It is a mild late spring evening, cooler than of late, but there is still warmth in the gentle breeze.
I have 5 minutes to change and saddle up before meeting mates who are currently going through exactly the same post-work ritual. Knee pads, SPD shoes, Camelbak, helmet are thrown in the dusty Ikea blue bag. Time to get changed.
Capilene, Coolmax, X-bionic, 100% polyester, Lycra, anti-bacterial, Spandex, wicking, compression, Roubaix, performance, fitted, base layer, technical, breathable, thermal, cooling, Windstopper, Pertex, flat seams, bonded fabrics, contoured, stretch, zips, pockets, Lifa, smelly Helly, even good old natural merino, and weirdy hippy hemp and bamboo fabrics.
Screw you all. I don’t need thermal properties. I’m going for a social rides with mates. It’s a warm evening. I’m not going to die of hypothermia. I don’t need to wear something that looks like it’s been spray painted on to me. I laugh in the face of aerodynamics. I’m not racing. I don’t need pockets. I don’t care if I end up a little damp and sweaty. I don’t need layers. I don’t care if I don’t look like a cyclist, or mountain biker, or Outdoors Consumer.
I pull on a favourite, bright, cotton t-shirt. I’m ready to ride (ok, I also put on a pair of shorts). Cotton. The least practical of all the fabrics. Read the right (wrong) magazines and you’d be forgiven for thinking that you might die if you dare set foot outside of your house wearing something so, so untechnical. You are one of those irresponsible people that Mountain Rescue are hoovering off Snowdon in the middle of winter, with a Greggs pasty in a carrier bag and 5 inch heels.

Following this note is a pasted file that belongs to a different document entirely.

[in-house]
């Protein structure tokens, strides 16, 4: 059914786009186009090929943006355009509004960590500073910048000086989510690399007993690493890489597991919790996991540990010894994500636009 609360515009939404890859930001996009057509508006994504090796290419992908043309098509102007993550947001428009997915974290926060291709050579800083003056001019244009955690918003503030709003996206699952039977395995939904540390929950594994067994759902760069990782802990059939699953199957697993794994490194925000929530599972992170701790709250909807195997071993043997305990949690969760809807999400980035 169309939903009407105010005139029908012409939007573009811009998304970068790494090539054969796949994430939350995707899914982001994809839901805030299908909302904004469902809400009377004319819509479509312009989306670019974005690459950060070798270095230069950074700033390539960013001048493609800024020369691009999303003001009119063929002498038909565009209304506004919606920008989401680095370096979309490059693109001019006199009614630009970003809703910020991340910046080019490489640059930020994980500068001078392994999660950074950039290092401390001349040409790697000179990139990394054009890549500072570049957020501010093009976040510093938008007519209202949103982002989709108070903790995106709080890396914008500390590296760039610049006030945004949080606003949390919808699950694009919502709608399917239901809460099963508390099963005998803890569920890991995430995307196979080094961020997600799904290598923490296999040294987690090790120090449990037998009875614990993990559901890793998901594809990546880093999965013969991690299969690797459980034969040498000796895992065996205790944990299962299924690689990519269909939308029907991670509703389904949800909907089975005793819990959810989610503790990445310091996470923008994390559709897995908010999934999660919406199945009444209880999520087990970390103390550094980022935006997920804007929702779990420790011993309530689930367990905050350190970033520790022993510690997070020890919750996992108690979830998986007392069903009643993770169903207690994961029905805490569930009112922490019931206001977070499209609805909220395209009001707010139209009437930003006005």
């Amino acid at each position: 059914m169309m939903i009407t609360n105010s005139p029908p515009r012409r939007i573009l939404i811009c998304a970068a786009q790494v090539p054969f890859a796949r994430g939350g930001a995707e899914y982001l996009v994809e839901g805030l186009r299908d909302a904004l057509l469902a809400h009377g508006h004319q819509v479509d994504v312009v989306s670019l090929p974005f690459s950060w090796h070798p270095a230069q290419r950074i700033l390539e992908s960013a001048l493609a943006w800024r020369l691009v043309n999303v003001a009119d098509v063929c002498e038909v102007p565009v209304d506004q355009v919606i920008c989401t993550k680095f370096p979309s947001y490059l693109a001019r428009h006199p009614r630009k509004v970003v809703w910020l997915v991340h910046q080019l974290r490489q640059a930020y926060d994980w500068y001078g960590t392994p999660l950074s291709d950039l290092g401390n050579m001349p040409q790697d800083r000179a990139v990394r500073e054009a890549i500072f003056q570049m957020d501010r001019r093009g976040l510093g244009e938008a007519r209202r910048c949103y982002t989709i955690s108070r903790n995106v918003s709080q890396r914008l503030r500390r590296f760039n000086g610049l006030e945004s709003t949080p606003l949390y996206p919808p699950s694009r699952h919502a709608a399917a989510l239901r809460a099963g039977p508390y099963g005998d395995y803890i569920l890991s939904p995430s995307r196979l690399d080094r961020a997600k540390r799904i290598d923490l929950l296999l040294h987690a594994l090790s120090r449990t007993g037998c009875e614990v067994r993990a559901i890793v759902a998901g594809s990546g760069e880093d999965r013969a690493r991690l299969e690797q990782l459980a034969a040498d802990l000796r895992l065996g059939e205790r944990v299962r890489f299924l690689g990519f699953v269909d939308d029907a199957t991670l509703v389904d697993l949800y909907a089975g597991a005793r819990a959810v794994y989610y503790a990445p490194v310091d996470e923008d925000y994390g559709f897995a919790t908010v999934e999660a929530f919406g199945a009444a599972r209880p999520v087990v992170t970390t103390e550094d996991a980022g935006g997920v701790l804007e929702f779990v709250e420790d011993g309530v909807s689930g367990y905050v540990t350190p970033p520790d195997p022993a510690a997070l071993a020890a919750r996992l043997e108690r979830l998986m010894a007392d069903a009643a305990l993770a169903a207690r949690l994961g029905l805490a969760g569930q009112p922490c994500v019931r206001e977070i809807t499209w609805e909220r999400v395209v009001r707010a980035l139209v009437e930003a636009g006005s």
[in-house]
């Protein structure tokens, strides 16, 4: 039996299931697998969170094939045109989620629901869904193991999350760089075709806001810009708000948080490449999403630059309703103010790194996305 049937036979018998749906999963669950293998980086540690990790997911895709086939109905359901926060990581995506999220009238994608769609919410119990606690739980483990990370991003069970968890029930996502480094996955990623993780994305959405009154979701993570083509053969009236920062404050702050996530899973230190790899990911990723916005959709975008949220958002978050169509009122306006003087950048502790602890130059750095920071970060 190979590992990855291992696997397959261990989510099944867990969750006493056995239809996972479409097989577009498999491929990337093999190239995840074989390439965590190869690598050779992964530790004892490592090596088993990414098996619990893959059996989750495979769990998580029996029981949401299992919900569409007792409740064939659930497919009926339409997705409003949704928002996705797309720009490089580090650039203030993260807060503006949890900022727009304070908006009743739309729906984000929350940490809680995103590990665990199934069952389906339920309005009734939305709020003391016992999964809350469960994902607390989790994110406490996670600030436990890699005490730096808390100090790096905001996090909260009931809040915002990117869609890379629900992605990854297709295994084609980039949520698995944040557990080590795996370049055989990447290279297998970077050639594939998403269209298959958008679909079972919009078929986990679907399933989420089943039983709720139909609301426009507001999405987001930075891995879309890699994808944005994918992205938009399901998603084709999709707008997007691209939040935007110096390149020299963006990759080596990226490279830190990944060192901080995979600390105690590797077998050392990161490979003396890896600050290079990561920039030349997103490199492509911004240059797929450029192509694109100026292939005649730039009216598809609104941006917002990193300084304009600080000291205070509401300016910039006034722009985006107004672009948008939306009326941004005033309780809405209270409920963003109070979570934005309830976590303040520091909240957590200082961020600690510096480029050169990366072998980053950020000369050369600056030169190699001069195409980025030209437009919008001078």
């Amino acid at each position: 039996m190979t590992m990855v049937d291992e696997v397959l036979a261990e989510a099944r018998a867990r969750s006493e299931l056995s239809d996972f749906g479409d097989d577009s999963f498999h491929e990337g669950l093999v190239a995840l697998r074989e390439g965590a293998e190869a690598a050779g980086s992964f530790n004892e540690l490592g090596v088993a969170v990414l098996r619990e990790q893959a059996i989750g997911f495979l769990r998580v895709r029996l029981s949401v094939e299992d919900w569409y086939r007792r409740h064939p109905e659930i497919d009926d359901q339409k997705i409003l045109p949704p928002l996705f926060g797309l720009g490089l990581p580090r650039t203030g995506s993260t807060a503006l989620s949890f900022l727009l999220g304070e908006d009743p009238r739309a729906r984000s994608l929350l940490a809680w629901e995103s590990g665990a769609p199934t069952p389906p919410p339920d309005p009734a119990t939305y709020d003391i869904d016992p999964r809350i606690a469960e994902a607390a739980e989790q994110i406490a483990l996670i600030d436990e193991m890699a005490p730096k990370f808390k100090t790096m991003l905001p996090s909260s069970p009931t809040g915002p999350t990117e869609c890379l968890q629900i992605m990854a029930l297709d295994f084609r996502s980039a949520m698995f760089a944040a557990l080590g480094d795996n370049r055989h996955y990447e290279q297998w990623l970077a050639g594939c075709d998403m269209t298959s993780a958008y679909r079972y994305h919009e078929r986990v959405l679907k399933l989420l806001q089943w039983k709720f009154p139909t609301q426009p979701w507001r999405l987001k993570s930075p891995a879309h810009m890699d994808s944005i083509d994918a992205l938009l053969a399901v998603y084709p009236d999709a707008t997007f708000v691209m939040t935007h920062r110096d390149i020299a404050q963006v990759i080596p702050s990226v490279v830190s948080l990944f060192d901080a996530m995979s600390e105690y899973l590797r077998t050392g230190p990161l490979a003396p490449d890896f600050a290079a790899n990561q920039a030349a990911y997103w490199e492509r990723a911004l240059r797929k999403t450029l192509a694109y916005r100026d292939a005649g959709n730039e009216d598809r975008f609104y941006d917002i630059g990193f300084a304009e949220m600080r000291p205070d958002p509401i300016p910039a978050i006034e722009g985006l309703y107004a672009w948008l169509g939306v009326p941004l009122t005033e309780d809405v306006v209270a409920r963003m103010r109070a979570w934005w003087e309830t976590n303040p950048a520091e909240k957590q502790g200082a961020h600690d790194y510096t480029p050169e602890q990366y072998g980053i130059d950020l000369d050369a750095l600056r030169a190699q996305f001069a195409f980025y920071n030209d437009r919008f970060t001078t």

There is also a risk that you might pass for a Normal Person. Where is your badge that says “I’m a rufty-tufty mountain biker”? Grrrr.
Now, I am aware of the contradictions in what I’ve written. Camelbak? What’s wrong with a water bottle? Knee pads? Pah… Consumerism for people who can’t ride their bikes properly. And, my drawers are stuffed full with every single piece of technical clothing imaginable. I appreciate the comfort that the right choice of clothing brings when the weather is at the extremes of the spectrum. I like having layers that I can add or remove, dependent on changing conditions on long rides. Let’s face it, we live in the UK. The correct clothing often means the difference between deep discomfort and a fun ride.
Perhaps that is why it was so refreshing to be sitting in the pub a few hours later, with my t-shirt still stuck to my back. Laughing with friends, watching the last of the warm sun drop below the horizon.